Ron Sims, Deputy Secretary, U.S. Department of Housing and Urban Development (HUD) and former County Executive, King County, Washington presented the keynote address during the Fall General Assembly on Thursday, October 22, 2009, in San Francisco. As the second most senior official at HUD, Sims is responsible for managing the Department's day-to-day operations, a nearly $40 billion annual operating budget, and the agency's 8,500 employees. Sims set the stage for the half-day General Assembly discussion by presenting an expansive federal perspective on how to build partnerships to support sustainability, livability, and economic development in the 21st century. Sims spoke about the importance of aligning interests and integration of housing, transportation, and air quality with an emphasis on healthy neighborhoods. “Regionalization is our only way to be able to compete globally and be competitive for the rest of the century,” Sims told the audience of ABAG elected officials and staff. He emphasized, “HUD is not your regulator, but will partner in community development with a desire to see regions plan together with investments that make regions work.”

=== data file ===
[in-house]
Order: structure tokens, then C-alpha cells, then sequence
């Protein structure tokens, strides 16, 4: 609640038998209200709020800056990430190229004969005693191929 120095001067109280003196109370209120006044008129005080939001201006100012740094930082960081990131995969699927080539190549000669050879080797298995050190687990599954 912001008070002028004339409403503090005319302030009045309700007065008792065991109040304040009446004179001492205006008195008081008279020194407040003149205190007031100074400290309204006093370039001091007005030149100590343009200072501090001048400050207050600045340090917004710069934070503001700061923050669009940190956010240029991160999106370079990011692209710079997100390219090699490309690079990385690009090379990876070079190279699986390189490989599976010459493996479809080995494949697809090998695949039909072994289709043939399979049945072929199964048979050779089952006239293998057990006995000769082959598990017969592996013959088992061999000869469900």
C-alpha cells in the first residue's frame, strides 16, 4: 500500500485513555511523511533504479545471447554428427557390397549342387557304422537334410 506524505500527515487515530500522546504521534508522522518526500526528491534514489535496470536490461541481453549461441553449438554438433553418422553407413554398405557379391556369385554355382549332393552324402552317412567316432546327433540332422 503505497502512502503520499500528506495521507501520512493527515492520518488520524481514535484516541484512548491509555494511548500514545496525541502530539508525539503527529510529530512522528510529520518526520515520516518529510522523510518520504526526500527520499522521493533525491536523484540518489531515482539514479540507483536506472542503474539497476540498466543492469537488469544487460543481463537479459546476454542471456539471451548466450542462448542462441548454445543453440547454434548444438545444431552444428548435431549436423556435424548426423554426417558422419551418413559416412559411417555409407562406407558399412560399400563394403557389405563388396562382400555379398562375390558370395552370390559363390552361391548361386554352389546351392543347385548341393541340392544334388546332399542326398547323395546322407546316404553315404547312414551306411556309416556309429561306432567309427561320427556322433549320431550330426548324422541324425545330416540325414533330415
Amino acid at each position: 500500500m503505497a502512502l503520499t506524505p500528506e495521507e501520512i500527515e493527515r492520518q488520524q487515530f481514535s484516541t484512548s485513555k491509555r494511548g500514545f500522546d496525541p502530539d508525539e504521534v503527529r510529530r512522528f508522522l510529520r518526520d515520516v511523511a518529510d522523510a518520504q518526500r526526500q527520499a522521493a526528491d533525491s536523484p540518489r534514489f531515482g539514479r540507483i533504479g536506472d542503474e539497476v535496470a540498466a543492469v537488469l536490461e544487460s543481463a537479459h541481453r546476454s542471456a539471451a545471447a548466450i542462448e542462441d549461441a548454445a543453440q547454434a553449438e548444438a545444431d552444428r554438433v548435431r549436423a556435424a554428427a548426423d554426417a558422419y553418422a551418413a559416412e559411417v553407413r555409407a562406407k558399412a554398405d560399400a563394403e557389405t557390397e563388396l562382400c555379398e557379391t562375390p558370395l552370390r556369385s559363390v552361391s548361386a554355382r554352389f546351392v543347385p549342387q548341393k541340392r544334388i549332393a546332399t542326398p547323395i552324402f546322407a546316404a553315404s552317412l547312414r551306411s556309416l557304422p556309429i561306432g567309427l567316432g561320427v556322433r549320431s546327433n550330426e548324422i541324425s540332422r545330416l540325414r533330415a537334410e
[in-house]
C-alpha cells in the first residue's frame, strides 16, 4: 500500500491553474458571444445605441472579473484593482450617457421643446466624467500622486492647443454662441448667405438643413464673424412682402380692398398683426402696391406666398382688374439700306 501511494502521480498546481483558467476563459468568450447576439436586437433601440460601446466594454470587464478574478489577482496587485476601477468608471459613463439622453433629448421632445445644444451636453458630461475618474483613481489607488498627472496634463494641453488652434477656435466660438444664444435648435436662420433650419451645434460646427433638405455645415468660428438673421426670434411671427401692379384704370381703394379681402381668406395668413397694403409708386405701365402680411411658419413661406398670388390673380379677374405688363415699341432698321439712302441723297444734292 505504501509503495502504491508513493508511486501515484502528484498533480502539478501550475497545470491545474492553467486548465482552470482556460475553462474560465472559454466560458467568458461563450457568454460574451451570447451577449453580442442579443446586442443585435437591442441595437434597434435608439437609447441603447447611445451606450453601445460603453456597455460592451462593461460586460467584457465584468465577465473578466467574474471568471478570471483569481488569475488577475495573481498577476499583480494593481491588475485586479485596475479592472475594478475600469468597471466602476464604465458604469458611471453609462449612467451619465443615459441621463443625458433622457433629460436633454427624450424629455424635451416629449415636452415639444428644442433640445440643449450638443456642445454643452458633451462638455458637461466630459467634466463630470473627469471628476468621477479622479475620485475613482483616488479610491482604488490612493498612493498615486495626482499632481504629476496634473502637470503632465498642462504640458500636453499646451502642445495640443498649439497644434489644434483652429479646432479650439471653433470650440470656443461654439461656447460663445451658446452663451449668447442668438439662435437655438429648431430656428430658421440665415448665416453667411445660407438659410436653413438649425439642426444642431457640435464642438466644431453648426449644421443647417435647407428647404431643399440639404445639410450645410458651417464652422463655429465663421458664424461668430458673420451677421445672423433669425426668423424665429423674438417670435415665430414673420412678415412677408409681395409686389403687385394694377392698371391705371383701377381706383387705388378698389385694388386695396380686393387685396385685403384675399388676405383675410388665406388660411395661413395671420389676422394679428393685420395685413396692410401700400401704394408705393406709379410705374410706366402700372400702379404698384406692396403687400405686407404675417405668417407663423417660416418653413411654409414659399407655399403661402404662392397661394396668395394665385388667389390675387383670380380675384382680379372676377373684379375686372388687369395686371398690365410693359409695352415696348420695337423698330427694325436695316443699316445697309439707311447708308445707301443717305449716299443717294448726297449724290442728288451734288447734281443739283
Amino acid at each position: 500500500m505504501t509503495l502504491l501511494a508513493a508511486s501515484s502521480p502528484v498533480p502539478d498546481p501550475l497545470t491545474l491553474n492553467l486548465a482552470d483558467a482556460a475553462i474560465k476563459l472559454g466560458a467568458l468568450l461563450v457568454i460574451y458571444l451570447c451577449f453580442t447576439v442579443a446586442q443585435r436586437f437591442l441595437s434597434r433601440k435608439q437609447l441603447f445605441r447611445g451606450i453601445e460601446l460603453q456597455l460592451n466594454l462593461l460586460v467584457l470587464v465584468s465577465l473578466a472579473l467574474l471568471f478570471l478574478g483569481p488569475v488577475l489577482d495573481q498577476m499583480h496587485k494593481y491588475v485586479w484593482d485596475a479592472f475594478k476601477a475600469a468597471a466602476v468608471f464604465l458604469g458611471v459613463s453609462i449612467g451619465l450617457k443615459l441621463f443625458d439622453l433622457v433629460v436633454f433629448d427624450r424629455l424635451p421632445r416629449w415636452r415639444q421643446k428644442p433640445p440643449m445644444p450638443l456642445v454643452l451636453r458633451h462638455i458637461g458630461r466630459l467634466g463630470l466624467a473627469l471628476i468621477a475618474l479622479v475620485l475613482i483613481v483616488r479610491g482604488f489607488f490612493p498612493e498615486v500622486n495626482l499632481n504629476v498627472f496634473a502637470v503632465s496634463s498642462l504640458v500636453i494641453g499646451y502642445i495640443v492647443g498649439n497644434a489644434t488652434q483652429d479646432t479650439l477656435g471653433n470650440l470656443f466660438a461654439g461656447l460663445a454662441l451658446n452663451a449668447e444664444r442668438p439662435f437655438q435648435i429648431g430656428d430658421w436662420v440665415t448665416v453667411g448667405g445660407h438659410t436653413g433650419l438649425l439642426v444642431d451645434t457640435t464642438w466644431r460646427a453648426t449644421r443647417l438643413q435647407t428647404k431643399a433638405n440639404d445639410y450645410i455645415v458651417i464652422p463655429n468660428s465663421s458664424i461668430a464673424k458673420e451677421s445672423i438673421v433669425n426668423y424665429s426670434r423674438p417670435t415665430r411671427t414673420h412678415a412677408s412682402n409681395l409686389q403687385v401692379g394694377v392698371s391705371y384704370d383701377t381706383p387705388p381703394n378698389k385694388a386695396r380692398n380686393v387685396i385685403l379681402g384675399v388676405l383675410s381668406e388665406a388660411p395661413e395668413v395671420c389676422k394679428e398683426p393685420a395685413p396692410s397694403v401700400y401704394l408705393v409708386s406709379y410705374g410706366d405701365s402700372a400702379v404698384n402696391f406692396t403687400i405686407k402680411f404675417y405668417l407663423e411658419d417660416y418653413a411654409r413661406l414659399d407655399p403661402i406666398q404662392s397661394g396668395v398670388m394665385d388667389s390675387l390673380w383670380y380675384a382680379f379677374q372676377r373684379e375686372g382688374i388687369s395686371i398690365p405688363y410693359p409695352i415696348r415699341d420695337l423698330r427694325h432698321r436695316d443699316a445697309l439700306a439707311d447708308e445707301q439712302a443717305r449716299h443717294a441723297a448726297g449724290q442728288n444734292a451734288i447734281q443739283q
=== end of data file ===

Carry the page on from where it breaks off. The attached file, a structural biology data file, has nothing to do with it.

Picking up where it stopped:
A panel of Bay Area elected leaders, including Solano County Supervisor Jim Spering, San Francisco County Supervisor Ross Mirkarimi, San Jose Councilmember Sam Liccardo, Oakland Councilmember Jean Quan, and Moderator Alameda County Supervisor Scott Haggerty, followed Sims. Speakers discussed the current economic downturns and their impact on public revenues and services, and examined local opportunities and partnerships for moving toward long-term sustainable and equitable local and regional development.
The General Assembly featured an informative presentation on leveraging sustainability by luncheon speaker Will Fleissig, President of Communitas Development Inc. and active member of Urban Land Institute and ReConnecting America. Click here to view Fleissig’s Presentation.
ABAG’s General Assembly is a bi-annual conference that brings Bay Area decision-makers together to explore key issues and trends in a regional context.